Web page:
front cover of Defending the Republic
Defending the Republic
Constitutional Monarchy in a Time of Crisis: Essays in Honor of George W. Carey
Bruce Frohnen
Catholic University of America Press, 2022
In recent years, our constitutional order has increasingly come under attack as irredeemably undemocratic, racist, and oppressive. At the same time, it is increasingly obvious that politic practices in the United States have strayed very far from the founders’ designs and become deeply dysfunctional. The time is thus ripe for renewed reflection about the American political tradition. This volume reintroduces readers to the conservative tradition of political and constitutional discourse. It brings together prominent political scientists and legal scholars, all of whom were deeply influenced by the life and work of the eminent constitutional scholar George W. Carey. For over 40 years, Carey strove mightily to explain the nature and requirements of our political tradition. How it fostered meaningful, virtuous self-government, and how our constitutional tradition has been derailed by progressivist ideology. He is perhaps best known for his concept of “constitutional morality,” the understanding that our republican constitutional order can be sustained only by a combination of formal mechanisms (e.g., separation of powers) and unwritten norms (“standards of behavior”) that act to foster deliberation and consensus, as well as keep political actors within the boundaries of their constitutional offices. Contributors, including Francis Canavan, Claes G. Ryn, Paul Edward Gottfried, and Peter Augustine Lawler, discuss and develop Carey’s key insights, applying them to issues from the nature of majoritarian government to the purposes of constitutionalism to the decline of virtue that has accompanied the expansion of power among national and international elites. Each essay provides penetrating analysis of key aspects of our tradition, its inherent purposes, growth, and subsequent derailment, as well as the resources remaining within that tradition for the rebuilding of our constitutional order and a decent common life.

front cover of Democracy and Dysfunction
Democracy and Dysfunction
Sanford Levinson and Jack M. Balkin
University of Chicago Press, 2019
It is no longer controversial that the American political system has become deeply dysfunctional. Today, only slightly more than a quarter of Americans believe the country is heading in the right direction, while sixty-three percent believe we are on a downward slope. The top twenty words used to describe the past year include “chaotic,” “turbulent,” and “disastrous.” Donald Trump’s improbable rise to power and his 2016 Electoral College victory placed America’s political dysfunction in an especially troubling light, but given the extreme polarization of contemporary politics, the outlook would have been grim even if Hillary Clinton had won. The greatest upset in American presidential history is only a symptom of deeper problems of political culture and constitutional design.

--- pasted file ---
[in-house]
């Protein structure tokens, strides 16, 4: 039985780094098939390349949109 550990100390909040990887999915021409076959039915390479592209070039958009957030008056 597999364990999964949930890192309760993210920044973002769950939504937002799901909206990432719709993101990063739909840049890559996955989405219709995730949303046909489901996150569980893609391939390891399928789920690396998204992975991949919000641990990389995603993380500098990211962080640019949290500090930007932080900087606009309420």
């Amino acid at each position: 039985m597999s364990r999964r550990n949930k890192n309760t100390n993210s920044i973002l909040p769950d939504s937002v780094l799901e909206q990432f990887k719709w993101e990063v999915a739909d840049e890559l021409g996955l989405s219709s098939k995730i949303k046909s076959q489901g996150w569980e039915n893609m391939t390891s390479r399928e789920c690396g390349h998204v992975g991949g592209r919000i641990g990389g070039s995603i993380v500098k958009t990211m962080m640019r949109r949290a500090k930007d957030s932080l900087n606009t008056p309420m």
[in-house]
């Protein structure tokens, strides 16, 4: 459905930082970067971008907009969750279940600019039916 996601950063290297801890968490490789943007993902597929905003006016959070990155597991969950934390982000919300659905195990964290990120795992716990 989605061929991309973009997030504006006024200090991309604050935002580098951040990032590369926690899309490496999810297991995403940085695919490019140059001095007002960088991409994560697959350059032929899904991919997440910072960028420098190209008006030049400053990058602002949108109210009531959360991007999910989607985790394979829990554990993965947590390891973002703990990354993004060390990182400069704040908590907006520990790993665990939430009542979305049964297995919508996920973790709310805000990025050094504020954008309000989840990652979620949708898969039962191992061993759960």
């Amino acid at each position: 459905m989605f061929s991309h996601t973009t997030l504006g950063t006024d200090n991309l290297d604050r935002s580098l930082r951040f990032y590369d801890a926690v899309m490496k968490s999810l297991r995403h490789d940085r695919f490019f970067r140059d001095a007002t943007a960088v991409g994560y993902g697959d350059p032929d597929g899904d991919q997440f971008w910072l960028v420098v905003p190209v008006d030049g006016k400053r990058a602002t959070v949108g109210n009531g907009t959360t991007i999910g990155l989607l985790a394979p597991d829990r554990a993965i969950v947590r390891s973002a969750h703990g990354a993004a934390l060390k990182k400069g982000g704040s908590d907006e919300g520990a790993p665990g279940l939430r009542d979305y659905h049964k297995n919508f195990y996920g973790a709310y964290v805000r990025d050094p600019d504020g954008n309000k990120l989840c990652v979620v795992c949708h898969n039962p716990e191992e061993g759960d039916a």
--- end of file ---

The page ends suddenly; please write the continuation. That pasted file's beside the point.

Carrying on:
Democracy and Dysfunction brings together two of the leading constitutional law scholars of our time, Sanford Levinson and Jack M. Balkin, in an urgently needed conversation that seeks to uncover the underlying causes of our current crisis and their meaning for American democracy. In a series of letters exchanged over a period of two years, Levinson and Balkin travel—along with the rest of the country—through the convulsions of the 2016 election and Trump’s first year in office. They disagree about the scope of the crisis and the remedy required. Levinson believes that our Constitution is fundamentally defective and argues for a new constitutional convention, while Balkin, who believes we are suffering from constitutional rot, argues that there are less radical solutions. As it becomes dangerously clear that Americans—and the world—will be living with the consequences of this pivotal period for many years to come, it is imperative that we understand how we got here—and how we might forestall the next demagogue who will seek to beguile the American public.

front cover of Desperately Seeking Certainty
Desperately Seeking Certainty
The Misguided Quest for Constitutional Foundations
Daniel A. Farber and Suzanna Sherry
University of Chicago Press, 2002
Irreverent, provocative, and engaging, Desperately Seeking Certainty attacks the current legal vogue for grand unified theories of constitutional interpretation. On both the Right and the Left, prominent legal scholars are attempting to build all of constitutional law from a single foundational idea. Dan Farber and Suzanna Sherry find that in the end no single, all-encompassing theory can successfully guide judges or provide definitive or even sensible answers to every constitutional question. Their book brilliantly reveals how problematic foundationalism is and shows how the pragmatic, multifaceted common law methods already used by the Court provide a far better means of reaching sound decisions and controlling judicial discretion than do any of the grand theories.

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